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NEWS OF 150 YEARS AGO

October 1861

From The Missouri Democrat, Wednesday, October 23, 1861.

LATEST NEWS.

BY TELEGRAPH.

Victory at Fredericktown.

JEFF. THOMPSON ROUTED!

HIS ARTILLERY CAPTURED.

DEATH OF MAJOR GAVITT AND CAPT. HYMAN.

Death of the Rebel Leader Lowe.

COMPLETE VICTORY.

[From Last Evening's Edition.]

The following dispatch was received at headquarters, in this city, this morning:

FIELD OF BATTLE,
FREDERICKTOWN, Oct. 22.

In conjunction with Col. Plummer’s command, we have routed the rebels of Thompson and Lowe, estimated at five thousand.

Their loss was heavy. Ours small, and confined principally to the First Indiana Cavalry. We captured four heavy guns.

Lowe, the rebel leader, was killed. Major Gavitt and Captain Hyman, Indiana Cavalry, were killed in a charge on a battery.

The command of Col. Plummer, referred to above, was on Friday morning last ordered forward by Gen. Grant from Cape Girardeau, with instructions to move toward Fredericktown, and cut off the retreat of Thompson and Lowe’s army.

The force which left Cape Girardeau consisted of Marsh’s Twentieth Illinois regiment, a section of Taylor’s battery, and Stewart and Lohrman’s companies cavalry, all from Cairo. Also a part of Plummer’s Eleventh Missouri, a part of Ross’s Twenty-first Illinois, and a section of Campbell’s battery, all from Cape Girardeau.

We shall obtain further particulars of this very gratifying affair for our morning edition.

 

FURTHER PARTICULARS.

Federal Loss Six Killed and Sixty Wounded.

REBEL LOSS OVER TWO HUNDRED.

FREDERICKTOWN SACKED AND BURNED.

[Special Dispatch to the Missouri Democrat.]

PILOT KNOB, Oct. 22.--The fight at Fredericktown lasted three hours. Our loss is six killed and sixty wounded. Two Surgeons came with a flag of truce for Col. Lowe’s body. They acknowledged a loss in killed and wounded of over two hundred. It must have been larger. Many of their dead were yet on the field. I counted twenty-five in one stubble field. The hogs had mutilated some of them. The enemy’s cannon were badly managed, the shot having little effect apparently, owing to the lack of powder.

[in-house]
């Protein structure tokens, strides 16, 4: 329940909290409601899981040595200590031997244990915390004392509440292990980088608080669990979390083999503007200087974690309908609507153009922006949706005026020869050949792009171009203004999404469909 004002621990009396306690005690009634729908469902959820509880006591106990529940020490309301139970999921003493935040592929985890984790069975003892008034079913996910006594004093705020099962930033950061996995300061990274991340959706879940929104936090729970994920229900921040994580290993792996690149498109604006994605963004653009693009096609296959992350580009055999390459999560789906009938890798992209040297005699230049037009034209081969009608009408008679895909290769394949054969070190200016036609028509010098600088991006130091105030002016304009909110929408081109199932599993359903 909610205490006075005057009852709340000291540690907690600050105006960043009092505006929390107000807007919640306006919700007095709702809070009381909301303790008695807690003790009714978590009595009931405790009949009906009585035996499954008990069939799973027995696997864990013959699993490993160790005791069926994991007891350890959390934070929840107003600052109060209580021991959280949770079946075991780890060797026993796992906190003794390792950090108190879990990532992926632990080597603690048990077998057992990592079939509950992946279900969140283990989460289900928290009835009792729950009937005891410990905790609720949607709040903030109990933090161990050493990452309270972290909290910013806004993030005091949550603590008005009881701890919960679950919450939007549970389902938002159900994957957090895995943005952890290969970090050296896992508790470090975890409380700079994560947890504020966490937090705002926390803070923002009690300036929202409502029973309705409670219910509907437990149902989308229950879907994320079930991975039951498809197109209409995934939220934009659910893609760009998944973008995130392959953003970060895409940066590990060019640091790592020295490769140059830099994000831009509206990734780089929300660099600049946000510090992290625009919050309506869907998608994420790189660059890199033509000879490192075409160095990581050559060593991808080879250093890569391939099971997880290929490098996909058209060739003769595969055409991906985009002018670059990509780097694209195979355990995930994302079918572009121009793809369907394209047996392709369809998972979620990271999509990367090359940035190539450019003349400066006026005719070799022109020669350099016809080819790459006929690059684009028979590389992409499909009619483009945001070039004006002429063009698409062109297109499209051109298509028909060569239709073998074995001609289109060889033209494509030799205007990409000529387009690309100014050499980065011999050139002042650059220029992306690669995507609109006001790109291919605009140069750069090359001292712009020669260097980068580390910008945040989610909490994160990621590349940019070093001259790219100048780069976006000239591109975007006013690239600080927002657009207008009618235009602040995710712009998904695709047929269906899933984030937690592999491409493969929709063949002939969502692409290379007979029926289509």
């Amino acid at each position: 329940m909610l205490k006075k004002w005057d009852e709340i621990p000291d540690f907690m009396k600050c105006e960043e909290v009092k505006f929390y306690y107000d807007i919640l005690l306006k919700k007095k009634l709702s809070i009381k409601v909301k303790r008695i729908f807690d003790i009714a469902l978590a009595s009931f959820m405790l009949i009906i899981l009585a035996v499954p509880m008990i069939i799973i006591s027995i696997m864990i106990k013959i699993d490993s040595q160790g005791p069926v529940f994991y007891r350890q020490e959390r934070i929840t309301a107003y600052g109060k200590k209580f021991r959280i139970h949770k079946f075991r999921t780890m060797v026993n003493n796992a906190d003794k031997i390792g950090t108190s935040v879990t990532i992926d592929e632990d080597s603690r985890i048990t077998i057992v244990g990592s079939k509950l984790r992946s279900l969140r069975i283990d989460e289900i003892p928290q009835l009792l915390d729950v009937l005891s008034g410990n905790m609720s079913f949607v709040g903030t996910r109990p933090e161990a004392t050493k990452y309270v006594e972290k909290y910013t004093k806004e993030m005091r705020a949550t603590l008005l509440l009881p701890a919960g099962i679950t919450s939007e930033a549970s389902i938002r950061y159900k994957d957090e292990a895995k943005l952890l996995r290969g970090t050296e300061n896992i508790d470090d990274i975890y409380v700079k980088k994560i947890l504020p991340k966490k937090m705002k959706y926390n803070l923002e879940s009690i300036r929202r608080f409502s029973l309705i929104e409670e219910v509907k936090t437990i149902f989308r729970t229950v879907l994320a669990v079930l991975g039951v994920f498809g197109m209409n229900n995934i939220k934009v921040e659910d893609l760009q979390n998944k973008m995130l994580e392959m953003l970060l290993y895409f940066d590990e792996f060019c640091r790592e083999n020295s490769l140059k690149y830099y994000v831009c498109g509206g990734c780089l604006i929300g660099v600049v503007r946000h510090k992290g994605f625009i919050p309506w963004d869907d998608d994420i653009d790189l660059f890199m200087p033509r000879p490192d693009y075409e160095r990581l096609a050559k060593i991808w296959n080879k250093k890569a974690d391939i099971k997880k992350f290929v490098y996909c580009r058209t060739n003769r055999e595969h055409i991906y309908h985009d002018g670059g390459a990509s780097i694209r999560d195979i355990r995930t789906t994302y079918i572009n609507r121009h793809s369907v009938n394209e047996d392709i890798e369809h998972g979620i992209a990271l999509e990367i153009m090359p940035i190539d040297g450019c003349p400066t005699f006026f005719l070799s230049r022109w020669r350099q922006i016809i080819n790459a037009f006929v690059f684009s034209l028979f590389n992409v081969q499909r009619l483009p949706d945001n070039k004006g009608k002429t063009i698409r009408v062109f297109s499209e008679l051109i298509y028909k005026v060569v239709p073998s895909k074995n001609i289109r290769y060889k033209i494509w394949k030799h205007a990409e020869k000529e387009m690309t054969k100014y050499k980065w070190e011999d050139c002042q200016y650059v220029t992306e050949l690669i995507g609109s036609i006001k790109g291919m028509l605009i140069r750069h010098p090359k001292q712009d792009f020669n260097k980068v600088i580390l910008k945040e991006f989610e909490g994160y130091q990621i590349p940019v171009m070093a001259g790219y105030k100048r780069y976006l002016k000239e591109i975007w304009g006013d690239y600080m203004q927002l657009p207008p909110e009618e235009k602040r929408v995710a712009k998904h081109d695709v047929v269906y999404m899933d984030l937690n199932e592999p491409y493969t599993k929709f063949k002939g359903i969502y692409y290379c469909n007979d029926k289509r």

Thompson got information of our movements by capturing the bearer of dispatches from Col. Plummer to Col. Carlin.

The Illinois Eleventh had one killed and twenty-eight wounded. The First Indiana Cavalry had four killed and twenty-eight wounded; Major Schofield none; Wisconsin Eighth none.

When our troops entered Fredericktown, the inhabitants all told them that Thompson had gone to Granville, when really he had taken his position little over a mile from town. The intention was to run our troops into the ambuscade. This so enraged our troops that they last night and to-day pretty effectually plundered it, and burned one-third of it. The remainder was seriously threatened.

The force which left Pilot Knob for Fredericktown on Sunday, the 20th, under command of Col. Carlin, consisted of the Thirty-eighth, Col. Carlin, Thirty-third, Col. Hovey, and Twenty-first, (Col. Alexander's) Illinois regiments. The Eighth Wisconsin, Col. Murphy, Col. Barker's First Indiana Cavalry, Capt. Hawkins' Independent Missouri Cavalry, and Maj. Schofield's battery of six pieces, for six-pounders and two twenty-four pounders.

M.

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